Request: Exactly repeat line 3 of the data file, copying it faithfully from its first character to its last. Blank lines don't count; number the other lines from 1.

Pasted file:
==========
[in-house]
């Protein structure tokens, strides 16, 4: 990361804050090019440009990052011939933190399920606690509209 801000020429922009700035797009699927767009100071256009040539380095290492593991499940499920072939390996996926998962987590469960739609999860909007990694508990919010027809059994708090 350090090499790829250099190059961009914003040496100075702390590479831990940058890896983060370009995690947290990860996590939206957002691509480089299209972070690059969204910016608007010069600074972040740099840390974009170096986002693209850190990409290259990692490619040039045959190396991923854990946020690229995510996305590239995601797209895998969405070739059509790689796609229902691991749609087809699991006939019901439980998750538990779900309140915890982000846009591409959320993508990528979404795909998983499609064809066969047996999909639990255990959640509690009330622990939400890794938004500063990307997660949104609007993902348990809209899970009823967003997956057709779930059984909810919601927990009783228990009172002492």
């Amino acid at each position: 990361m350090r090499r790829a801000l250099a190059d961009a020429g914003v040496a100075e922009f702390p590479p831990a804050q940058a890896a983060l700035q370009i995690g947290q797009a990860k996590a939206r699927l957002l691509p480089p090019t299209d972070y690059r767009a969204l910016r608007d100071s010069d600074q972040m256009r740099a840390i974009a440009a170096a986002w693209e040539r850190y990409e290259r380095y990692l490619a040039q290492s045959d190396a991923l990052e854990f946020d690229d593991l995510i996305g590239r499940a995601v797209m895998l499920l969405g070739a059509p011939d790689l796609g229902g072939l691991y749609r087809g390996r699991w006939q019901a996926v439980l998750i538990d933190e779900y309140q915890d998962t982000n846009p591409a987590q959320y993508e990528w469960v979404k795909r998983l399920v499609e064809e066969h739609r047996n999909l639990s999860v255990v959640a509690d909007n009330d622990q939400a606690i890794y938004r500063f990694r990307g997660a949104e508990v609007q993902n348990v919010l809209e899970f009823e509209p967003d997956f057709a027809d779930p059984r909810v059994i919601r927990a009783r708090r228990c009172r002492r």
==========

């Amino acid at each position: 990361m350090r090499r790829a801000l250099a190059d961009a020429g914003v040496a100075e922009f702390p590479p831990a804050q940058a890896a983060l700035q370009i995690g947290q797009a990860k996590a939206r699927l957002l691509p480089p090019t299209d972070y690059r767009a969204l910016r608007d100071s010069d600074q972040m256009r740099a840390i974009a440009a170096a986002w693209e040539r850190y990409e290259r380095y990692l490619a040039q290492s045959d190396a991923l990052e854990f946020d690229d593991l995510i996305g590239r499940a995601v797209m895998l499920l969405g070739a059509p011939d790689l796609g229902g072939l691991y749609r087809g390996r699991w006939q019901a996926v439980l998750i538990d933190e779900y309140q915890d998962t982000n846009p591409a987590q959320y993508e990528w469960v979404k795909r998983l399920v499609e064809e066969h739609r047996n999909l639990s999860v255990v959640a509690d909007n009330d622990q939400a606690i890794y938004r500063f990694r990307g997660a949104e508990v609007q993902n348990v919010l809209e899970f009823e509209p967003d997956f057709a027809d779930p059984r909810v059994i919601r927990a009783r708090r228990c009172r002492r």